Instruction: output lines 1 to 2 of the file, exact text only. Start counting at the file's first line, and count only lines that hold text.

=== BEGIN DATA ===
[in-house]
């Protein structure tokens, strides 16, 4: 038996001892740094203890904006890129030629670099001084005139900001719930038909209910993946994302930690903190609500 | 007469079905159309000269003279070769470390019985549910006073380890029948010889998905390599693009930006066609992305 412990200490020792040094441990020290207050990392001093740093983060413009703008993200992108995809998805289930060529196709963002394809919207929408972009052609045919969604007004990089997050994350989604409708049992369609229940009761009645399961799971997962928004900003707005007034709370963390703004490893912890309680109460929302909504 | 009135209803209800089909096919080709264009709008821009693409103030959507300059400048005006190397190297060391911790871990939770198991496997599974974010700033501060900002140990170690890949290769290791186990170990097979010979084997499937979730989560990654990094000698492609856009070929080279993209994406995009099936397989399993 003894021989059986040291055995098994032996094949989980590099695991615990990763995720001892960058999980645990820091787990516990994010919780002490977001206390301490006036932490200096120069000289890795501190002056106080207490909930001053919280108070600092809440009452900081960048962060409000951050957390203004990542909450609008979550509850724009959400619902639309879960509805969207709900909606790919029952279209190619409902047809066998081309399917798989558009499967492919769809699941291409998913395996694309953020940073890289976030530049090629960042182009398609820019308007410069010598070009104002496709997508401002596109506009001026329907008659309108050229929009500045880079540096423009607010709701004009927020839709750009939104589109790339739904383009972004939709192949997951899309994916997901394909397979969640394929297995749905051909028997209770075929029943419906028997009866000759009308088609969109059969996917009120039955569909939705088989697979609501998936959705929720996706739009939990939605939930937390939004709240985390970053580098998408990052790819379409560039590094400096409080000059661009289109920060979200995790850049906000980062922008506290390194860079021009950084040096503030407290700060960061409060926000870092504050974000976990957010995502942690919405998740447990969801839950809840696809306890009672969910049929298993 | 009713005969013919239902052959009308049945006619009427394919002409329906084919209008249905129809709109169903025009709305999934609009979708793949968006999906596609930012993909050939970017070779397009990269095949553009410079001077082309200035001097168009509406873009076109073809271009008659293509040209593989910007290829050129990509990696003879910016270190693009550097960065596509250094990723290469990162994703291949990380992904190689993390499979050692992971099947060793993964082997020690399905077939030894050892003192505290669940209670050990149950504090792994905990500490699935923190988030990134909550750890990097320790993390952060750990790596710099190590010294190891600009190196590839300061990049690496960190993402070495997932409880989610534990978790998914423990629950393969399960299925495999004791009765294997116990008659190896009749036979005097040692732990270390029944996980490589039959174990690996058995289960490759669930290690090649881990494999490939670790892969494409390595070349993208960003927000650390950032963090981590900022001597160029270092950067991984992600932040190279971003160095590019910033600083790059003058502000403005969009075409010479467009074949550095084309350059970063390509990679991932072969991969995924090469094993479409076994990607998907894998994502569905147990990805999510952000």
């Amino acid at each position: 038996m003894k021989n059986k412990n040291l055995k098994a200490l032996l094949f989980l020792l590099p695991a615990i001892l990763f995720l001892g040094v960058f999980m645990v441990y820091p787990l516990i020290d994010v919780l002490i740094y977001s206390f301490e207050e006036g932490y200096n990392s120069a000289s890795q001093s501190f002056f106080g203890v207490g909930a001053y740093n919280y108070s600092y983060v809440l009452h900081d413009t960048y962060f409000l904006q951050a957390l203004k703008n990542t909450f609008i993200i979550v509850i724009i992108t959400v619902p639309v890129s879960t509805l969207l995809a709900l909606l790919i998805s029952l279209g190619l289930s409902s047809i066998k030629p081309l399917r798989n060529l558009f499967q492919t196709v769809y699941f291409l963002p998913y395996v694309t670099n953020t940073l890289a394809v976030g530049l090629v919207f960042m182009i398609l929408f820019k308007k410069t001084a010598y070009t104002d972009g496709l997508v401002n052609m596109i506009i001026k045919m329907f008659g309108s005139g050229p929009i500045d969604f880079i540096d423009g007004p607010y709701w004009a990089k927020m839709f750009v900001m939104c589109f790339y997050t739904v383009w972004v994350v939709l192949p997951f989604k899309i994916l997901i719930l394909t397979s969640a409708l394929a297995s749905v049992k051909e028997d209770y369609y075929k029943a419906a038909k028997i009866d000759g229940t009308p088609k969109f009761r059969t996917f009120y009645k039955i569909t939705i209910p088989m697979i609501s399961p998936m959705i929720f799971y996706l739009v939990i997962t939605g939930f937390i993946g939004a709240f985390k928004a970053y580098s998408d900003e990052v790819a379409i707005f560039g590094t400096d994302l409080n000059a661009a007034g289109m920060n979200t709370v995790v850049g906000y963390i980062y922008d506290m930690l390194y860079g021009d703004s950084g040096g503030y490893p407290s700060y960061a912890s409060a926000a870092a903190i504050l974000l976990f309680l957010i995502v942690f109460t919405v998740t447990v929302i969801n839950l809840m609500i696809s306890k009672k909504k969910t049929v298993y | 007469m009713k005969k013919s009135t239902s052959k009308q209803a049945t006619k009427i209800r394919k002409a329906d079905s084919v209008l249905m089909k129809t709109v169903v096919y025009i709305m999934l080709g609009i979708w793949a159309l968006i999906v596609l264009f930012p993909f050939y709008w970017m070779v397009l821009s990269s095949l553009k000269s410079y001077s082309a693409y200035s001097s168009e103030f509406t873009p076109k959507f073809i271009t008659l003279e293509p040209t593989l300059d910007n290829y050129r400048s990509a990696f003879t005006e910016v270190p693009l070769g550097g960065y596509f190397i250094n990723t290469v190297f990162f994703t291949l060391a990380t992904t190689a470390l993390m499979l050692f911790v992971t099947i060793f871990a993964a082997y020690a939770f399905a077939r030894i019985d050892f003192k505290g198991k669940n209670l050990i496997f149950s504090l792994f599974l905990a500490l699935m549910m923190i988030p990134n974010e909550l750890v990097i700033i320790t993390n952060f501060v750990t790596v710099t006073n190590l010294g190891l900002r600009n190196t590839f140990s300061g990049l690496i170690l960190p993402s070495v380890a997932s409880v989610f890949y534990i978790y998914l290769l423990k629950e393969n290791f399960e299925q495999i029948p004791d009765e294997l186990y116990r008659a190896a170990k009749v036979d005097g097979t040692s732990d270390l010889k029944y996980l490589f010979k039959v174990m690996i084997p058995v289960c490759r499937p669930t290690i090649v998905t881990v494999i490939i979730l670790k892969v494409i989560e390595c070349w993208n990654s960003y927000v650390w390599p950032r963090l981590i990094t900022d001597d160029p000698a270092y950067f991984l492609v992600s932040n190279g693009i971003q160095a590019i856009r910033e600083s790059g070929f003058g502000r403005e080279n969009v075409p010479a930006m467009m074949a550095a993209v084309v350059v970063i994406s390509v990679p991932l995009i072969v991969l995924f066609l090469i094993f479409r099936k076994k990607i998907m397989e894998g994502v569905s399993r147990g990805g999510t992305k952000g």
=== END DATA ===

[in-house]
């Protein structure tokens, strides 16, 4: 038996001892740094203890904006890129030629670099001084005139900001719930038909209910993946994302930690903190609500 | 007469079905159309000269003279070769470390019985549910006073380890029948010889998905390599693009930006066609992305 412990200490020792040094441990020290207050990392001093740093983060413009703008993200992108995809998805289930060529196709963002394809919207929408972009052609045919969604007004990089997050994350989604409708049992369609229940009761009645399961799971997962928004900003707005007034709370963390703004490893912890309680109460929302909504 | 009135209803209800089909096919080709264009709008821009693409103030959507300059400048005006190397190297060391911790871990939770198991496997599974974010700033501060900002140990170690890949290769290791186990170990097979010979084997499937979730989560990654990094000698492609856009070929080279993209994406995009099936397989399993 003894021989059986040291055995098994032996094949989980590099695991615990990763995720001892960058999980645990820091787990516990994010919780002490977001206390301490006036932490200096120069000289890795501190002056106080207490909930001053919280108070600092809440009452900081960048962060409000951050957390203004990542909450609008979550509850724009959400619902639309879960509805969207709900909606790919029952279209190619409902047809066998081309399917798989558009499967492919769809699941291409998913395996694309953020940073890289976030530049090629960042182009398609820019308007410069010598070009104002496709997508401002596109506009001026329907008659309108050229929009500045880079540096423009607010709701004009927020839709750009939104589109790339739904383009972004939709192949997951899309994916997901394909397979969640394929297995749905051909028997209770075929029943419906028997009866000759009308088609969109059969996917009120039955569909939705088989697979609501998936959705929720996706739009939990939605939930937390939004709240985390970053580098998408990052790819379409560039590094400096409080000059661009289109920060979200995790850049906000980062922008506290390194860079021009950084040096503030407290700060960061409060926000870092504050974000976990957010995502942690919405998740447990969801839950809840696809306890009672969910049929298993 | 009713005969013919239902052959009308049945006619009427394919002409329906084919209008249905129809709109169903025009709305999934609009979708793949968006999906596609930012993909050939970017070779397009990269095949553009410079001077082309200035001097168009509406873009076109073809271009008659293509040209593989910007290829050129990509990696003879910016270190693009550097960065596509250094990723290469990162994703291949990380992904190689993390499979050692992971099947060793993964082997020690399905077939030894050892003192505290669940209670050990149950504090792994905990500490699935923190988030990134909550750890990097320790993390952060750990790596710099190590010294190891600009190196590839300061990049690496960190993402070495997932409880989610534990978790998914423990629950393969399960299925495999004791009765294997116990008659190896009749036979005097040692732990270390029944996980490589039959174990690996058995289960490759669930290690090649881990494999490939670790892969494409390595070349993208960003927000650390950032963090981590900022001597160029270092950067991984992600932040190279971003160095590019910033600083790059003058502000403005969009075409010479467009074949550095084309350059970063390509990679991932072969991969995924090469094993479409076994990607998907894998994502569905147990990805999510952000």